Baptist Memorial Hospital in Michigan had a practice of automatically deducting 30 minutes for meal breaks for each employee each day, even if the employee did not actually take a lunch. The hospital contends that employees understand that if they do work through their meal break, they are to report that time as paid time, in which case they will be paid accordingly. A former employee challenged the hospital with a collective action case, contending that the automatic deduction was unlawful. The Sixth Circuit denied collective action status, noting that the hospital did pay employees for time claimed, did not discourage reporting, and did not retaliate against employees who claimed additional work time.

Employer take-away: Beware of simply shifting the onus for reporting overtime to employees. A policy that requires such reporting must be clear, distributed to all employees, and honored by the employer.

Harassment by non-employees

Certain doctors with hospital privileges at Puerto Rico’s Children’s Hospital are independent contractors. An employee at the hospital alleged that two such doctors subjected her to sexual harassment, both verbal and physical. Despite notifying hospital management, the harassing behavior continued. The court held that an employer may be held liable for failure to correct known harassment, even if that harassment is perpetrated by individuals who are not employees. The court went further, noting that certain defenses available under Faragher and Ellerth (the two 1997 Supreme Court cases defining the methodology for analyzing sexual harassment claims involving supervisors) do not apply when the alleged harasser is not a supervisor.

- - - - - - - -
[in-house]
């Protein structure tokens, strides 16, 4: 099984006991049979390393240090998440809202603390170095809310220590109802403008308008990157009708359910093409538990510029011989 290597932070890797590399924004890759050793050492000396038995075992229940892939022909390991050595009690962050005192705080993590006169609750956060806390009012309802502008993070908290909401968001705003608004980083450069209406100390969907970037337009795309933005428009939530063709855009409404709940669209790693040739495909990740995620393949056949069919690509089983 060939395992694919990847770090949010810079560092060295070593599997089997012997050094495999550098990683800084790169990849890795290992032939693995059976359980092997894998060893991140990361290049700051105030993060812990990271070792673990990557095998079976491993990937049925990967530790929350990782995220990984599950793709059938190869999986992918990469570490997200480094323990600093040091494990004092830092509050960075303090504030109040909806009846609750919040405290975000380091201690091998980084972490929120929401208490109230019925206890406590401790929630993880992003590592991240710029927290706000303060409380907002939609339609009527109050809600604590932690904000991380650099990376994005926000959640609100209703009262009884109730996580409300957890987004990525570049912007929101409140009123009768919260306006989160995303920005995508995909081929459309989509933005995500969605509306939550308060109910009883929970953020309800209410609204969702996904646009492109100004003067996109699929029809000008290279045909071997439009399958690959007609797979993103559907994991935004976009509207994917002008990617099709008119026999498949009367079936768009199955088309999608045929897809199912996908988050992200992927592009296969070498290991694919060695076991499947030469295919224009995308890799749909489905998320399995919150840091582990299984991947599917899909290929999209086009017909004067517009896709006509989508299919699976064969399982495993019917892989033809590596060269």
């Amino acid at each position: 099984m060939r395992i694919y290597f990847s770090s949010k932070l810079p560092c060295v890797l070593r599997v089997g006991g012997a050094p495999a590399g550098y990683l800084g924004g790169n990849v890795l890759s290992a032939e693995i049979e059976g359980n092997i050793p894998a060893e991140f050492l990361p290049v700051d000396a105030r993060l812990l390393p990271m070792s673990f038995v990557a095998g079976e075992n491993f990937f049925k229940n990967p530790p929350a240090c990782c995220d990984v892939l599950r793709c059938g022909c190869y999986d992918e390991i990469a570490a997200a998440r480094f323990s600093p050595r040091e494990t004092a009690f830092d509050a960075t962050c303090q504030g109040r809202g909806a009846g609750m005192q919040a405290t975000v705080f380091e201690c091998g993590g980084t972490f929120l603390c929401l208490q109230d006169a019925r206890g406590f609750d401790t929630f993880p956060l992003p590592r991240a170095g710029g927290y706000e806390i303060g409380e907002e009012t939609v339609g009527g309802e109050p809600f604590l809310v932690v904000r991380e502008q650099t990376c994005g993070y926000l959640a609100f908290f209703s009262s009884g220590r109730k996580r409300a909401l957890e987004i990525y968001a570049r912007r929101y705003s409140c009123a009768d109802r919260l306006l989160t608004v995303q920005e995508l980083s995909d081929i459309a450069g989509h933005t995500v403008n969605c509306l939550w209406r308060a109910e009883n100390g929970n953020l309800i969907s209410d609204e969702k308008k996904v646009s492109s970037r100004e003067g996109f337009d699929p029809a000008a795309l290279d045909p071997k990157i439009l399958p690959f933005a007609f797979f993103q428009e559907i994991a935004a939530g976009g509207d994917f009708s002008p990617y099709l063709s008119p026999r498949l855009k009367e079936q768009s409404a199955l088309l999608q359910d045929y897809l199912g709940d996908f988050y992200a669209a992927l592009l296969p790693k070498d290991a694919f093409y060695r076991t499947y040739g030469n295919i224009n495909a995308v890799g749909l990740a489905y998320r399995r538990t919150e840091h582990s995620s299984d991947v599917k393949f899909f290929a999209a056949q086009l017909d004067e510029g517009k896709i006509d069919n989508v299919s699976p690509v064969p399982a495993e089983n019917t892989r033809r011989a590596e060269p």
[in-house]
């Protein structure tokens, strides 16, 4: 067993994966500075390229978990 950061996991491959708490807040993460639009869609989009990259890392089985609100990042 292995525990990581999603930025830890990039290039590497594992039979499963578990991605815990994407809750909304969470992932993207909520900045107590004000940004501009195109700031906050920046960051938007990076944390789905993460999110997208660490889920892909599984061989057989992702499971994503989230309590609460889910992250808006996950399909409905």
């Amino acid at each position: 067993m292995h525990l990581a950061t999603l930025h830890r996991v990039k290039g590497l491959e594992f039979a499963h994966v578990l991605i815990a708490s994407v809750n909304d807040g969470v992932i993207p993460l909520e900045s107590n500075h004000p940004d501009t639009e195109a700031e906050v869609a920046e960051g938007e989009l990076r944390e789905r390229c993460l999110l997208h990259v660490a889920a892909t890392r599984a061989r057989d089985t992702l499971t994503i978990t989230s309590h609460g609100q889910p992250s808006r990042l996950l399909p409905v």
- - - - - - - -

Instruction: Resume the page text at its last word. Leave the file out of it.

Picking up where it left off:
Employer take-away: In cases where non-employees have privileges on your site, you may be liable for their actions. You will be judged on whether you “knew or should have known” of such behavior and, if so, “failed to take appropriate action.”

The perils of employees driving company-owned vehicles “off the clock”

Terry Lowe worked for Unlimited, Inc., a manufacturer of replacement vinyl windows. Unlimited provided Lowe a company-owned minivan for work purposes. Lowe had a second job working as a Pizza Hut delivery driver.

If you guessed that Lowe used the Unlimited minivan to deliver pizzas, you are correct. This was unauthorized by Unlimited, and Lowe knew it. If you guessed that, while delivering pizza, Lowe got into an accident and wrecked the minivan, you are correct again.

The driver of the other car sued Unlimited’s insurer. At trial, the jury ruled in favor of Unlimited and its insurer, as Unlimited specifically prohibited use of the minivan for non-work purposes. The trial and appellate courts agreed.